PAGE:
A paper was submitted that attempted to evaluate a new tool for diagnosing an acute symptom. This symptom is one that could be linked with various medical conditions—some causing little harm and some life threatening. The researchers recruited (and continue to recruit) patients into the study through a website devoted to this symptom. Patients viewing the website are asked if they would like to take part in an online survey. They are then asked to describe their symptoms in detail, and the tool (a computer algorithm) tells them their likely diagnosis. There is no mention of ethics committee approval having been granted in the paper. The website does have a standard disclaimer that patients are asked to sign, which states, among other things that the information contained in the website, and its associated websites, is provided as “a service to the Internet community, and does not constitute medical diagnosis or advice.“ It also states: “You grant us a non-exclusive worldwide royalty-free license to use or exploit in any manner, sell or transfer all data and information provided by you to us so long as such data and information is not identifiable to you.” - Does such a disclaimer constitute sufficiently informed consent?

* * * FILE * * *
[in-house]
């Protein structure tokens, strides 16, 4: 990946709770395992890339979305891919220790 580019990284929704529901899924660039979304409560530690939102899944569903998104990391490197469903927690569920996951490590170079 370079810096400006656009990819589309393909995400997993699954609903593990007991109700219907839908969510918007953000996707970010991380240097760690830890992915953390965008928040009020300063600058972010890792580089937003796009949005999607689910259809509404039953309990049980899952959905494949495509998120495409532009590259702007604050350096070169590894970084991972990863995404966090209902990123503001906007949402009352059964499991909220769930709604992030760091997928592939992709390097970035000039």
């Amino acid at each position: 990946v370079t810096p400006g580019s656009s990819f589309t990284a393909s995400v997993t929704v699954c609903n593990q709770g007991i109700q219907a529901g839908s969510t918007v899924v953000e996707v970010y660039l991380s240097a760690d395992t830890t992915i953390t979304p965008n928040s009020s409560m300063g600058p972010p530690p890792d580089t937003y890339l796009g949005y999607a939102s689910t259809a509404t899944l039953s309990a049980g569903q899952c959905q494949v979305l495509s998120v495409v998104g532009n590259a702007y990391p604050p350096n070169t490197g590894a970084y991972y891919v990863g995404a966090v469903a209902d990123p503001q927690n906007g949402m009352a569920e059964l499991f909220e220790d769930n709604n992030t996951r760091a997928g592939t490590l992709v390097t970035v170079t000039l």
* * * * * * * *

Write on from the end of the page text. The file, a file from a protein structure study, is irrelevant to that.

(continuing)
- The website seems to tap into the problematic area of symptom checkers and diagnosis over the Internet. - Such websites are often used to feed trends and details to background commercial interests. - The people using the tool are often vulnerable with high expectations of these diagnostic tools. - The disclaimer as provided is meaningless—it essentially says that the result is not diagnostic at all. - Despite the claim that no relationship was formed, there is a de facto therapeutic relationship. - The paper indicated that the website was carrying out research on “patients” and so it could be argued that ethics approval should be sought. - The editor should engage the authors in a debate about the fact that there is a de facto relationship that could potentially harm vulnerable people.